No, despite being a deeply rooted German family – though Albus wasn't sure if they technically considered themselves as such, considering how much older they were than the actual country – the Einzberns were wholeheartedly magi.
A magi-stronghold – outside of the Clock Tower and its heavily-disputed role as an embassy – would've never been allowed within Europe's borders. But they'd been around since before the invention of wands, before that invention had been classified as a state-secret, before the British and their neighbors used their new tool of magic to wreak havoc on established countries through 'colonization', and long before the magical countries outside of Europe had unanimously closed ranks against the European magical countries in retaliation.
There'd been a great many wars fought over the secrets of the wand, but that particular argument had long since fallen by the wayside. If Albus were to guess, teaching your children how to use a wand gave them a great ability to perform things that they would've never succeeded at without them, at the loss of a rather important piece of magical understanding that Albus had never quite managed to track down.
There was a reason that the Ministries of Europe had banned nearly every single magical ritual ever invented, and it had a lot less to do with regulation than it had to do with an immense death-toll. Older families could throw a fit about 'traditions', but when those same traditions killed more than half of the people undergoing them? No, they very much needed to be carefully regulated or banned.
The fact that the rituals seemed to have a nearly perfect odds of the participants remaining alive, as long as it was done by magi? That had sparked a new wave of wars, with older families demanding that they 'return their magic' or something like it.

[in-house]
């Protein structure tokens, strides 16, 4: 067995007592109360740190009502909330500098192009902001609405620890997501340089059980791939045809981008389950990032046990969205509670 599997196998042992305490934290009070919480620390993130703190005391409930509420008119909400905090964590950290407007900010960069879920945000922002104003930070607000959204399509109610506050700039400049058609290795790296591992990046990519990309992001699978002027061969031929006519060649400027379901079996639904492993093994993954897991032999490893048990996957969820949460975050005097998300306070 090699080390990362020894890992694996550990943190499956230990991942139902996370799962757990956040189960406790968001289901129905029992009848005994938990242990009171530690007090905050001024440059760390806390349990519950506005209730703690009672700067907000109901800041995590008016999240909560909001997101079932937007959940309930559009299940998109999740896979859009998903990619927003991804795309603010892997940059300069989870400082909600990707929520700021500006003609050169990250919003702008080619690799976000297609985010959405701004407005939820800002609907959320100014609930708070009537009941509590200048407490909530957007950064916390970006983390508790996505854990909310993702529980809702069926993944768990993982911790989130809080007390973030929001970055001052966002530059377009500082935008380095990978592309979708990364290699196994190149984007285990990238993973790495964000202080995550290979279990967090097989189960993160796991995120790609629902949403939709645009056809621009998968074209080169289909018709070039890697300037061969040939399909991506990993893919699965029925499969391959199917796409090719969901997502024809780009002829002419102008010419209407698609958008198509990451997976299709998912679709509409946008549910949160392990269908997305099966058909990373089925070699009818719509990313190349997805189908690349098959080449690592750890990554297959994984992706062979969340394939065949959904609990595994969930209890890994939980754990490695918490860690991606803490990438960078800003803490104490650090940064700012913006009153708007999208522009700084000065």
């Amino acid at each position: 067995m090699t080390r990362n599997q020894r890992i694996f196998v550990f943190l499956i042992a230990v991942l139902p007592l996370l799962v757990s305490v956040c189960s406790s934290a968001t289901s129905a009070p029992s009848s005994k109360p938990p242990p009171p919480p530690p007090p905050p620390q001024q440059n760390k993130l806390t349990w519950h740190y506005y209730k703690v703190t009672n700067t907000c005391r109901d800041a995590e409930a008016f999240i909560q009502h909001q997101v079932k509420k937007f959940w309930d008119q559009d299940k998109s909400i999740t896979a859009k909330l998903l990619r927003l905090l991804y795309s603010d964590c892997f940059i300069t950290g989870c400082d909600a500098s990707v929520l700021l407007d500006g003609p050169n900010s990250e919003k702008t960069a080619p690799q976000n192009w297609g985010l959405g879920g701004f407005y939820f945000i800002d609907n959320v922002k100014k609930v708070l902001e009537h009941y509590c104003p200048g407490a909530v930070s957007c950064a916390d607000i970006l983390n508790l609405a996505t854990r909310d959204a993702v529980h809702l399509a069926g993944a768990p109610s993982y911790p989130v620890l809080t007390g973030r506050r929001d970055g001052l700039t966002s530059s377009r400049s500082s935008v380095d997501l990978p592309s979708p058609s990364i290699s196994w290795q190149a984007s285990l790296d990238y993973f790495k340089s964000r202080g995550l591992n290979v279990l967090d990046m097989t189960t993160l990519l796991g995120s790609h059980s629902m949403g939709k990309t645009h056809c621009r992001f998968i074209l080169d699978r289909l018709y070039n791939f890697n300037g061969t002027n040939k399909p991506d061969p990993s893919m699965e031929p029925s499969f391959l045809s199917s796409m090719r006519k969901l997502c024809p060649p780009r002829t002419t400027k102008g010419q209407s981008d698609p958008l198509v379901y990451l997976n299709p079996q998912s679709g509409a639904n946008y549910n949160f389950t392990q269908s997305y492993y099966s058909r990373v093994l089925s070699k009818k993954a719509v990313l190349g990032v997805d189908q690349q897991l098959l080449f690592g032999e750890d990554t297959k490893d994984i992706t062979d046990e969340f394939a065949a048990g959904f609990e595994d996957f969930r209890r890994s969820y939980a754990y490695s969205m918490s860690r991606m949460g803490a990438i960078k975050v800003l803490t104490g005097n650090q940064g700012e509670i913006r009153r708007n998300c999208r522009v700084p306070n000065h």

To Albus, the obvious answer was simply that the magi had learned to do something that allowed them to actually understand why rituals did what they did, thus allowing them to actually make sure that they were used as the tools they'd been designed to be.
Not that either side had really made any progress with understanding how the opposite side actually did their magic. Wands were too complex for the magi to decipher properly, and rituals were too alien for wizards to interpret.
Albus had never been particularly fond of how the magi had so greedily refused to share those abilities with the wizarding-world, but then he didn't really approve of how the wizards had greedily kept the secrets of the wand from falling into the hands of magi, either.
Both sides were at fault, and both sides had their issues.
A magus might be able to perform rituals without worry, but they were also infinitely more limited in how that magic took shape than even the most squib-like wizard. But of course, whether you boiled someone's blood or cut off their head, at the end of the day, they were equally dead.
Albus had honestly never even tried to count how many times the different sides had descended into war over something or another. It'd been so frequent that after a while it seemed to have more to do with the simple fact that both of them loathed everything the opposing side stood for, rather than any desire to learn their greedily hoarded magic.
That had been why the Clock Tower was founded, in the end.